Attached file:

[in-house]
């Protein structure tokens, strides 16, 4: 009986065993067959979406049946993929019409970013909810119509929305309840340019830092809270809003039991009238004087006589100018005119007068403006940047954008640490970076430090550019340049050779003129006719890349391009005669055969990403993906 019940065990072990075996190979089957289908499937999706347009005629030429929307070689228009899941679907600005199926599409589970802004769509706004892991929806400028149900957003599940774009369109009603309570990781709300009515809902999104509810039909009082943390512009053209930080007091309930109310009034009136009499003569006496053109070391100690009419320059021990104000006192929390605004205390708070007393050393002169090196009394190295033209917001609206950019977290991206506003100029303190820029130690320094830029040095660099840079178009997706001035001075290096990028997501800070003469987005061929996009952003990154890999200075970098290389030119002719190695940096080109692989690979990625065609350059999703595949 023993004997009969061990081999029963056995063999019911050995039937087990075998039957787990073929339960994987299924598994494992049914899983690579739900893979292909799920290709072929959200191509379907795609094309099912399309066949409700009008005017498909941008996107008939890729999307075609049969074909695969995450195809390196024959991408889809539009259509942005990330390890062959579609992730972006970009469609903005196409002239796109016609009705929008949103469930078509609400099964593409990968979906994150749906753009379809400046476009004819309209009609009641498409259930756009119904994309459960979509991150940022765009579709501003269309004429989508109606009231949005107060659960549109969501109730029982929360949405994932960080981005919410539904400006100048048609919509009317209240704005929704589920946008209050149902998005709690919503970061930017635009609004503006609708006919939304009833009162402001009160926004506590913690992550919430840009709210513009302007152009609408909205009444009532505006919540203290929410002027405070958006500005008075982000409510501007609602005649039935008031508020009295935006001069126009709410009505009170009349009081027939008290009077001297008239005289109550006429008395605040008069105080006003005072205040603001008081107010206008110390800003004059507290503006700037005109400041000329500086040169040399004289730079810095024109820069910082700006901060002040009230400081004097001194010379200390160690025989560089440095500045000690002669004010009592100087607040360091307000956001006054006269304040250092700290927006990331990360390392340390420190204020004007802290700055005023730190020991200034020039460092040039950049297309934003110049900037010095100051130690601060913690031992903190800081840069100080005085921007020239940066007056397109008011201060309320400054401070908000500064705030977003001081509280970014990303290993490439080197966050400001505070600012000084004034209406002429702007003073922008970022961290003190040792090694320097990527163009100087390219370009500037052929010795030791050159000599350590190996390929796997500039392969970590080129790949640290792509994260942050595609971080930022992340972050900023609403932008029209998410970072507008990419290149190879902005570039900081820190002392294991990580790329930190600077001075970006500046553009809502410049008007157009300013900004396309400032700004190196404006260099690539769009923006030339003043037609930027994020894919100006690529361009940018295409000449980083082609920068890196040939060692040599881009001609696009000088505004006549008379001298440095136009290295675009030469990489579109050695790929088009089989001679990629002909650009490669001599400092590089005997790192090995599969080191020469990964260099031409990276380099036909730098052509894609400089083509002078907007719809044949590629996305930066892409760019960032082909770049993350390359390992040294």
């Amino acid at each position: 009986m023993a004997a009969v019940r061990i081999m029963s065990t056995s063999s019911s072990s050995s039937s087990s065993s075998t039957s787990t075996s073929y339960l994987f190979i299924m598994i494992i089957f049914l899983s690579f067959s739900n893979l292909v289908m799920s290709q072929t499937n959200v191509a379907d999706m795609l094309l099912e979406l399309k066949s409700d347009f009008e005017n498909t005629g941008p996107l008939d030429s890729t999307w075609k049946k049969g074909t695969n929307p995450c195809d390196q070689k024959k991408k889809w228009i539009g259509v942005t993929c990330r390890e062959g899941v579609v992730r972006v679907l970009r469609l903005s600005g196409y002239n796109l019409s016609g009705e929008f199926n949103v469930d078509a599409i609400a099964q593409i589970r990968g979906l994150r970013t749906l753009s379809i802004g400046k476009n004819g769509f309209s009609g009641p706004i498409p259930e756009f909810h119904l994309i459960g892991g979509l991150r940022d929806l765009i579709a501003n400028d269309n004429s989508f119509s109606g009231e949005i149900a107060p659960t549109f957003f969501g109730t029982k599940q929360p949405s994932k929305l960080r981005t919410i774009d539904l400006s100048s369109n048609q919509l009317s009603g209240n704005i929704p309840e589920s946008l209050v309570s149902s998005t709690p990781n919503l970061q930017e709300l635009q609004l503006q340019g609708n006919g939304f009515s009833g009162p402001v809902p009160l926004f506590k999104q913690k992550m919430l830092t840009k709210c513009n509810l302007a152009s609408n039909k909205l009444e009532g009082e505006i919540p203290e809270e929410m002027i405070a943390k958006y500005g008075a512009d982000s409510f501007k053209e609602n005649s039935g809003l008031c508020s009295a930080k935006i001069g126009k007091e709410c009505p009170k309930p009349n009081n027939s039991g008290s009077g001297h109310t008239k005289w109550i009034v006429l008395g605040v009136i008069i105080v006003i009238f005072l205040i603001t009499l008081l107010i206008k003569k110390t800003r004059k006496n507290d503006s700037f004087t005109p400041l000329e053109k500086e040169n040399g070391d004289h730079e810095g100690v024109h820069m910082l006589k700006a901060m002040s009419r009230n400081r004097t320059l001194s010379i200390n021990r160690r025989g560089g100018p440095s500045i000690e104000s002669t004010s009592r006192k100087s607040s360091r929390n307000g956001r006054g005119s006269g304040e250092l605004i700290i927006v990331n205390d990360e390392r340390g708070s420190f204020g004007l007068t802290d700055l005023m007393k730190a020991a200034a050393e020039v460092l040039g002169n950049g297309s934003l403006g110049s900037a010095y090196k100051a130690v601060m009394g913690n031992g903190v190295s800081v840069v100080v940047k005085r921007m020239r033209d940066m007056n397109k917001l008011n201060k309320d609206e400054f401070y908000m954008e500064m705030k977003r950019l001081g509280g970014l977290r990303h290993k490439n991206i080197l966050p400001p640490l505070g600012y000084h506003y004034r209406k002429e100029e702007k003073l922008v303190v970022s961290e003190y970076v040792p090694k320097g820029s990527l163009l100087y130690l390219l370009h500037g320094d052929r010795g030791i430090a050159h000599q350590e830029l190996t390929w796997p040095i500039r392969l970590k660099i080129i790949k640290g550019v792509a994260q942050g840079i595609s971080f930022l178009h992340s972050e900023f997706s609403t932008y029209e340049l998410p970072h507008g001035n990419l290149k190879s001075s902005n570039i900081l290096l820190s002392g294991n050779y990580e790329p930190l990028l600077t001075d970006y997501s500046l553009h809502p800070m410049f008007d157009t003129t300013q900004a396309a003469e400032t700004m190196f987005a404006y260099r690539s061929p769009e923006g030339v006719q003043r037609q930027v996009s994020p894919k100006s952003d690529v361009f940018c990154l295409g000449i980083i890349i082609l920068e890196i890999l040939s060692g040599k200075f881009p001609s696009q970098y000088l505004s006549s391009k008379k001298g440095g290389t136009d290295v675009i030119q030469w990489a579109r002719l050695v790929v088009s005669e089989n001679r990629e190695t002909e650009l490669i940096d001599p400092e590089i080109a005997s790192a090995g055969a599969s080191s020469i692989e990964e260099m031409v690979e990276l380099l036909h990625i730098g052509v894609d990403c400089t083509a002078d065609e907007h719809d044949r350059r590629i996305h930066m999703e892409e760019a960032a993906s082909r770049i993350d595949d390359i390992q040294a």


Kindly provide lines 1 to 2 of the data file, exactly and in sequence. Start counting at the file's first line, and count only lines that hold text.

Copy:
[in-house]
């Protein structure tokens, strides 16, 4: 009986065993067959979406049946993929019409970013909810119509929305309840340019830092809270809003039991009238004087006589100018005119007068403006940047954008640490970076430090550019340049050779003129006719890349391009005669055969990403993906 019940065990072990075996190979089957289908499937999706347009005629030429929307070689228009899941679907600005199926599409589970802004769509706004892991929806400028149900957003599940774009369109009603309570990781709300009515809902999104509810039909009082943390512009053209930080007091309930109310009034009136009499003569006496053109070391100690009419320059021990104000006192929390605004205390708070007393050393002169090196009394190295033209917001609206950019977290991206506003100029303190820029130690320094830029040095660099840079178009997706001035001075290096990028997501800070003469987005061929996009952003990154890999200075970098290389030119002719190695940096080109692989690979990625065609350059999703595949 023993004997009969061990081999029963056995063999019911050995039937087990075998039957787990073929339960994987299924598994494992049914899983690579739900893979292909799920290709072929959200191509379907795609094309099912399309066949409700009008005017498909941008996107008939890729999307075609049969074909695969995450195809390196024959991408889809539009259509942005990330390890062959579609992730972006970009469609903005196409002239796109016609009705929008949103469930078509609400099964593409990968979906994150749906753009379809400046476009004819309209009609009641498409259930756009119904994309459960979509991150940022765009579709501003269309004429989508109606009231949005107060659960549109969501109730029982929360949405994932960080981005919410539904400006100048048609919509009317209240704005929704589920946008209050149902998005709690919503970061930017635009609004503006609708006919939304009833009162402001009160926004506590913690992550919430840009709210513009302007152009609408909205009444009532505006919540203290929410002027405070958006500005008075982000409510501007609602005649039935008031508020009295935006001069126009709410009505009170009349009081027939008290009077001297008239005289109550006429008395605040008069105080006003005072205040603001008081107010206008110390800003004059507290503006700037005109400041000329500086040169040399004289730079810095024109820069910082700006901060002040009230400081004097001194010379200390160690025989560089440095500045000690002669004010009592100087607040360091307000956001006054006269304040250092700290927006990331990360390392340390420190204020004007802290700055005023730190020991200034020039460092040039950049297309934003110049900037010095100051130690601060913690031992903190800081840069100080005085921007020239940066007056397109008011201060309320400054401070908000500064705030977003001081509280970014990303290993490439080197966050400001505070600012000084004034209406002429702007003073922008970022961290003190040792090694320097990527163009100087390219370009500037052929010795030791050159000599350590190996390929796997500039392969970590080129790949640290792509994260942050595609971080930022992340972050900023609403932008029209998410970072507008990419290149190879902005570039900081820190002392294991990580790329930190600077001075970006500046553009809502410049008007157009300013900004396309400032700004190196404006260099690539769009923006030339003043037609930027994020894919100006690529361009940018295409000449980083082609920068890196040939060692040599881009001609696009000088505004006549008379001298440095136009290295675009030469990489579109050695790929088009089989001679990629002909650009490669001599400092590089005997790192090995599969080191020469990964260099031409990276380099036909730098052509894609400089083509002078907007719809044949590629996305930066892409760019960032082909770049993350390359390992040294």